While the story and legacy of Bill’s Place may draw initial attention, what propels its staying power is the quality of the music it has engendered across generations of artists. Bill’s playing alone is a tremendous draw: sporting a massive tone and ample saxophone chops, Bill can conjure artists ranging from Coleman Hawkins to Jackie McLean, and to be sure, his ensemble playing reflects the wealth of mentorship he received from artists like Roy Haynes (who donated the drums at Bill’s Place), Dannie Richmond, Clark Terry and many others. In turn, Bill has passed and continues to pass on these lessons to young artists, notably through his project ATYMONY (And the Young Musicians of New York).
“Some of these young artists learn from me, because they don’t otherwise have the opportunity to learn in the way I got to learn,” Bill says. “I was fortunate to play with Clark Terry and with Frank Foster, and I’ve been able to teach younger artists the lessons I learned on the road.” Bill’s mentoring efforts span several generations of younger artists, as Theo Hill, Ali Jackson, Kyle Poole and many others can count Bill among their teachers and advocates.
Ultimately, to Bill the challenges of running a venue are worth the sacrifice in service of honoring Harlem’s jazz heritage and in passing it onto future generations. “Being born and raised in Harlem, I wanted to bring something back for the community,” he explains. “I believe if you want something, you have to do it yourself and take a chance. This industry can stress you out, and make you question yourself. And I refuse to deal with that, because if you get caught up in it, you will be lost. I hope I live my life as a model of what a musician can do, rather than wait for someone to give a gig.”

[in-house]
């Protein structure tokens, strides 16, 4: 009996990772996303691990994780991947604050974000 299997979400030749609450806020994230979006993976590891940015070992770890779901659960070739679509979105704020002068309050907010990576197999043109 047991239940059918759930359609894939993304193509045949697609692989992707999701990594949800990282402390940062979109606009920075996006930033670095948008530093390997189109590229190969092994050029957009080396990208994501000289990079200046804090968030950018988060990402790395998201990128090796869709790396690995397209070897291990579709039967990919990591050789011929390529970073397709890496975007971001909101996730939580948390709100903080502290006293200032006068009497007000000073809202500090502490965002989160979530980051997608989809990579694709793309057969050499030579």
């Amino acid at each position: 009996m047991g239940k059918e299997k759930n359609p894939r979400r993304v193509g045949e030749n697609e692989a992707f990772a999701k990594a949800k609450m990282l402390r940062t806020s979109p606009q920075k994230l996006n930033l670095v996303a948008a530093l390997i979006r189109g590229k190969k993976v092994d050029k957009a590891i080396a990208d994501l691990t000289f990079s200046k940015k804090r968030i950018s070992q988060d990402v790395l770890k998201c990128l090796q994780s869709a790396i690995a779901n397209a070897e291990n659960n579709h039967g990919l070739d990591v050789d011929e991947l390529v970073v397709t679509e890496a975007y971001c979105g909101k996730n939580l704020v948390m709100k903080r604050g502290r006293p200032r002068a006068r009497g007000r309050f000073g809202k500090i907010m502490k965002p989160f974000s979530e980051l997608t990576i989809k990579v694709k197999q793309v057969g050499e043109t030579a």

Bill’s Place holds live music every Friday and Saturday night, two sets each night. To learn more, visit www.billsplaceharlem.com.
Photo Credit: Paul Aresu
Movies, Valentine’s Day, and Residencies
Say What! A Geriatric Proposal is the brainchild of jazz violinist Aaron Weinstein and his brother Jeremy, and follows the story of a young jazz artist struggling with the travails of life on the road. A funny and engaging animated short, Say What can be viewed at https://www.rescuedogfilms.com/say-what.
The works of mixed media visual artist Sam Middleton will be featured at GP Contemporary, beginning February 1 in an exhibition entitled The Sam I am is Collage. Reflecting Sam's upbringing in New York City and immersion in Harlem's Jazz scene, the exhibit showcases his exceptional work in watercolor, gouache, and collage. The gallery is open Monday through Friday; for more details, visit www.gpgallery.com.